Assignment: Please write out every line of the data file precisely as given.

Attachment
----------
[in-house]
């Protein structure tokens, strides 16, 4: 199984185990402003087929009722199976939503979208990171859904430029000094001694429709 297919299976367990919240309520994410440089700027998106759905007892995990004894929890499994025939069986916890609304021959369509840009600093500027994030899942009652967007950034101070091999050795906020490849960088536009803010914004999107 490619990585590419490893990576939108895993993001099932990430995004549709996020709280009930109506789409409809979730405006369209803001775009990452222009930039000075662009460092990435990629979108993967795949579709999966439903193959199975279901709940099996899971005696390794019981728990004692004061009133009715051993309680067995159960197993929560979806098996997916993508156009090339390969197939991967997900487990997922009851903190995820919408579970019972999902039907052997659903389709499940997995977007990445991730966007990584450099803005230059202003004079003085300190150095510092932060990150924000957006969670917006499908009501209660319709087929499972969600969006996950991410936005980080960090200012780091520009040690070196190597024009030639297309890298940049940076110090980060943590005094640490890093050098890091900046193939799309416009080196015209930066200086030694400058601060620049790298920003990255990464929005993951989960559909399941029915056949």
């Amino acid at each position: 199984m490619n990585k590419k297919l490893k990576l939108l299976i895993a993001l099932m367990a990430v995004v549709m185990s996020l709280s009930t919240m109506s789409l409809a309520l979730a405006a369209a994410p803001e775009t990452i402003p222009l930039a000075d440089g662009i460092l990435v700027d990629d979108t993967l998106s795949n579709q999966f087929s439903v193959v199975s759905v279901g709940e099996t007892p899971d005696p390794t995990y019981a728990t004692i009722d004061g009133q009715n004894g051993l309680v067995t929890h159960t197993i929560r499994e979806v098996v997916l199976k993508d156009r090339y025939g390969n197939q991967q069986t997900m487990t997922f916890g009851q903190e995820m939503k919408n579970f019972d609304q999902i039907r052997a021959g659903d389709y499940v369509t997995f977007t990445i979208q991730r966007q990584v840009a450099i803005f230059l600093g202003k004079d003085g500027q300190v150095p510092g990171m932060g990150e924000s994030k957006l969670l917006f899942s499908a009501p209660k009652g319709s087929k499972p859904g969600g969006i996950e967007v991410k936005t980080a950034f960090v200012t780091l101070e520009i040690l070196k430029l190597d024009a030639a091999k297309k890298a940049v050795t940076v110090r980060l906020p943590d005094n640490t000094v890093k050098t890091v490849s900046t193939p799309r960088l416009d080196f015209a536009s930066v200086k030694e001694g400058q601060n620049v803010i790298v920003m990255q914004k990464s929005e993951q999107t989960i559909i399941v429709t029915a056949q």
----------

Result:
[in-house]
């Protein structure tokens, strides 16, 4: 199984185990402003087929009722199976939503979208990171859904430029000094001694429709 297919299976367990919240309520994410440089700027998106759905007892995990004894929890499994025939069986916890609304021959369509840009600093500027994030899942009652967007950034101070091999050795906020490849960088536009803010914004999107 490619990585590419490893990576939108895993993001099932990430995004549709996020709280009930109506789409409809979730405006369209803001775009990452222009930039000075662009460092990435990629979108993967795949579709999966439903193959199975279901709940099996899971005696390794019981728990004692004061009133009715051993309680067995159960197993929560979806098996997916993508156009090339390969197939991967997900487990997922009851903190995820919408579970019972999902039907052997659903389709499940997995977007990445991730966007990584450099803005230059202003004079003085300190150095510092932060990150924000957006969670917006499908009501209660319709087929499972969600969006996950991410936005980080960090200012780091520009040690070196190597024009030639297309890298940049940076110090980060943590005094640490890093050098890091900046193939799309416009080196015209930066200086030694400058601060620049790298920003990255990464929005993951989960559909399941029915056949």
């Amino acid at each position: 199984m490619n990585k590419k297919l490893k990576l939108l299976i895993a993001l099932m367990a990430v995004v549709m185990s996020l709280s009930t919240m109506s789409l409809a309520l979730a405006a369209a994410p803001e775009t990452i402003p222009l930039a000075d440089g662009i460092l990435v700027d990629d979108t993967l998106s795949n579709q999966f087929s439903v193959v199975s759905v279901g709940e099996t007892p899971d005696p390794t995990y019981a728990t004692i009722d004061g009133q009715n004894g051993l309680v067995t929890h159960t197993i929560r499994e979806v098996v997916l199976k993508d156009r090339y025939g390969n197939q991967q069986t997900m487990t997922f916890g009851q903190e995820m939503k919408n579970f019972d609304q999902i039907r052997a021959g659903d389709y499940v369509t997995f977007t990445i979208q991730r966007q990584v840009a450099i803005f230059l600093g202003k004079d003085g500027q300190v150095p510092g990171m932060g990150e924000s994030k957006l969670l917006f899942s499908a009501p209660k009652g319709s087929k499972p859904g969600g969006i996950e967007v991410k936005t980080a950034f960090v200012t780091l101070e520009i040690l070196k430029l190597d024009a030639a091999k297309k890298a940049v050795t940076v110090r980060l906020p943590d005094n640490t000094v890093k050098t890091v490849s900046t193939p799309r960088l416009d080196f015209a536009s930066v200086k030694e001694g400058q601060n620049v803010i790298v920003m990255q914004k990464s929005e993951q999107t989960i559909i399941v429709t029915a056949q």